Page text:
- SQL Server Policy-Based Management, Part Three
- Microsoft SQL Server Programming
- Performance Tuning
- Practical Applications
- Professional Development
- Application Architecture Assessments
- Business Intelligence
- Tips and Troubleshooting
- Additional Resources
Backup and Recovery
Last updated Mar 28, 2003.
It usually only takes one bad experience with a database to make you realize the importance of backups and recovery. In my case I was the Database Administrator for a small development firm, and I also wrote the system installation and upgrade code. One of the clients of the software experienced a physical problem with an upgrade, and contrary to instructions stopped the process mid-stride. The administrator tried (once again, against the instructions in the application documentation) to re-start the upgrade after the failed attempt, not once, but three times. This of course left the system in a wholly unusable state, and they contacted us.
As part of the instructions I had written that the administrator should take a complete system backup before attempting the upgrade, which is a practice you should follow even without direct instruction. But the administrator didn't do that.
The unfortunate part of the whole situation is that after a lot of finger pointing they finally agreed to rebuild their system and restore the database from the last backup. But when they tried that, the DBA found a problem with their tape drive, and even after replacing it they found the last six months of backups were not valid. The company suffered huge financial problems, the DBA and the Administrator lost their jobs, and I changed my installation and upgrade code to automatically take a backup whether the administrator checked off that it had been done or not.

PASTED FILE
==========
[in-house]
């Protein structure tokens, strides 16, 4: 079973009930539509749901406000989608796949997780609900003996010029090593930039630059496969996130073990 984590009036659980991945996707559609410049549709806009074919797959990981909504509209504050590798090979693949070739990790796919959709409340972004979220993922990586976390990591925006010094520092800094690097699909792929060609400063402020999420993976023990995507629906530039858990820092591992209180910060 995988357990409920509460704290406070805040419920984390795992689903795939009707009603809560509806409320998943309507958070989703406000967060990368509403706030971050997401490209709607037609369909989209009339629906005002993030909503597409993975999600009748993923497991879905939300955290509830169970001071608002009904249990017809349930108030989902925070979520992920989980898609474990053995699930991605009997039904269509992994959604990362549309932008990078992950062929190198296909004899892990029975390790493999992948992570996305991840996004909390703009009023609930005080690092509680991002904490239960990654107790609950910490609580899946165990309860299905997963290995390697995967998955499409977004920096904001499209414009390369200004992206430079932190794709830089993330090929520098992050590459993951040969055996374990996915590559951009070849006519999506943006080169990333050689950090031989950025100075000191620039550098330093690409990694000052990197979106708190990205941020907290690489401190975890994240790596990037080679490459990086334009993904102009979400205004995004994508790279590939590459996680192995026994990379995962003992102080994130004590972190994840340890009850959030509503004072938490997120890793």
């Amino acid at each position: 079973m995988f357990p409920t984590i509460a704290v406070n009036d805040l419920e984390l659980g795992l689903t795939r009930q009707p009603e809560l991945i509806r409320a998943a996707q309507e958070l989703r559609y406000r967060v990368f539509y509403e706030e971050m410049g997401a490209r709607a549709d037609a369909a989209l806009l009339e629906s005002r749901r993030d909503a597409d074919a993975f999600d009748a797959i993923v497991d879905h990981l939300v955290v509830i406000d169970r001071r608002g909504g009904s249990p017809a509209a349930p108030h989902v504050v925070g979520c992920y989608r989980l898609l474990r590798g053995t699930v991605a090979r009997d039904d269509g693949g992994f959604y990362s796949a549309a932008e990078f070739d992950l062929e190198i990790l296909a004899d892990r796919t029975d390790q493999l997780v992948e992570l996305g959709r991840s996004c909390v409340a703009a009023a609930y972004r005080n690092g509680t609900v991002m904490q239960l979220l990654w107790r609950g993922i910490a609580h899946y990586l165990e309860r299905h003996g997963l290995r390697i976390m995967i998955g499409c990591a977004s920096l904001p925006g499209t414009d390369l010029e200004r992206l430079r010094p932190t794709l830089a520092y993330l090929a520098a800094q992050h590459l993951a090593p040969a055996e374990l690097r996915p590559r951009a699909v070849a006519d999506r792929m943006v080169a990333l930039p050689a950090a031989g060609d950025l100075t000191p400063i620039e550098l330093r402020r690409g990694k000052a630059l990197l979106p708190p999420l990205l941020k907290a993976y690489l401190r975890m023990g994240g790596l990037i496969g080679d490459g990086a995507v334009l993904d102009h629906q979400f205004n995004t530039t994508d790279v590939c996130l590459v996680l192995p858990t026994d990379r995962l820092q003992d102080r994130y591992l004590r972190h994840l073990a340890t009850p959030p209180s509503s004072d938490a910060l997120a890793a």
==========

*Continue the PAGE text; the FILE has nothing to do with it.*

In this tutorial I'll explain how backups and restores work, and in others I'll explain the strategies you can use to implement these two commands. A good backup and recovery strategy is one of the first things you should work on in any DBA role.
Database Physical Architecture
Before I cover the details of backup and recovery, you need a little background information on how SQL Server databases work. I’ve covered this material in other articles, but it’s worth noting here again.
Logs and Files
SQL Server is made up of two basic components. The first component is the file set that SQL Server uses. The second is the software engine and tools used to control those files.